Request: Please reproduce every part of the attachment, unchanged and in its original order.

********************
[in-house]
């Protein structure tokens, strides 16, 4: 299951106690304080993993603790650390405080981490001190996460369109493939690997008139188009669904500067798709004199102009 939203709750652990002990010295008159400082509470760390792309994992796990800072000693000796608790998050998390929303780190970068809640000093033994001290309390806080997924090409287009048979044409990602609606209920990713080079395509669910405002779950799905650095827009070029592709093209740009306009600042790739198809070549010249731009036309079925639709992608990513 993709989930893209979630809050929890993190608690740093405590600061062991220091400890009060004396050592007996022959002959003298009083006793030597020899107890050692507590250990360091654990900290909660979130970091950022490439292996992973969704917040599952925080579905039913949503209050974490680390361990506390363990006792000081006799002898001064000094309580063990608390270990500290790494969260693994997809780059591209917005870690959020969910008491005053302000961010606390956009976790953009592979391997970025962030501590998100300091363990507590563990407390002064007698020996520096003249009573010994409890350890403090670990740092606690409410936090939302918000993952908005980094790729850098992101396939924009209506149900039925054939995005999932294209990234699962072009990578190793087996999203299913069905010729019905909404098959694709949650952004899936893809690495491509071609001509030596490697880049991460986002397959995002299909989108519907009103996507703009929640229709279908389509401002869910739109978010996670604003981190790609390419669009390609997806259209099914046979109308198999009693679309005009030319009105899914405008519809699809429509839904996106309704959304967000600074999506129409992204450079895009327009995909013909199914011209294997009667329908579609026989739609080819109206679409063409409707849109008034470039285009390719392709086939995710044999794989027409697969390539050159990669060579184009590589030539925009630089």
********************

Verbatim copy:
[in-house]
């Protein structure tokens, strides 16, 4: 299951106690304080993993603790650390405080981490001190996460369109493939690997008139188009669904500067798709004199102009 939203709750652990002990010295008159400082509470760390792309994992796990800072000693000796608790998050998390929303780190970068809640000093033994001290309390806080997924090409287009048979044409990602609606209920990713080079395509669910405002779950799905650095827009070029592709093209740009306009600042790739198809070549010249731009036309079925639709992608990513 993709989930893209979630809050929890993190608690740093405590600061062991220091400890009060004396050592007996022959002959003298009083006793030597020899107890050692507590250990360091654990900290909660979130970091950022490439292996992973969704917040599952925080579905039913949503209050974490680390361990506390363990006792000081006799002898001064000094309580063990608390270990500290790494969260693994997809780059591209917005870690959020969910008491005053302000961010606390956009976790953009592979391997970025962030501590998100300091363990507590563990407390002064007698020996520096003249009573010994409890350890403090670990740092606690409410936090939302918000993952908005980094790729850098992101396939924009209506149900039925054939995005999932294209990234699962072009990578190793087996999203299913069905010729019905909404098959694709949650952004899936893809690495491509071609001509030596490697880049991460986002397959995002299909989108519907009103996507703009929640229709279908389509401002869910739109978010996670604003981190790609390419669009390609997806259209099914046979109308198999009693679309005009030319009105899914405008519809699809429509839904996106309704959304967000600074999506129409992204450079895009327009995909013909199914011209294997009667329908579609026989739609080819109206679409063409409707849109008034470039285009390719392709086939995710044999794989027409697969390539050159990669060579184009590589030539925009630089």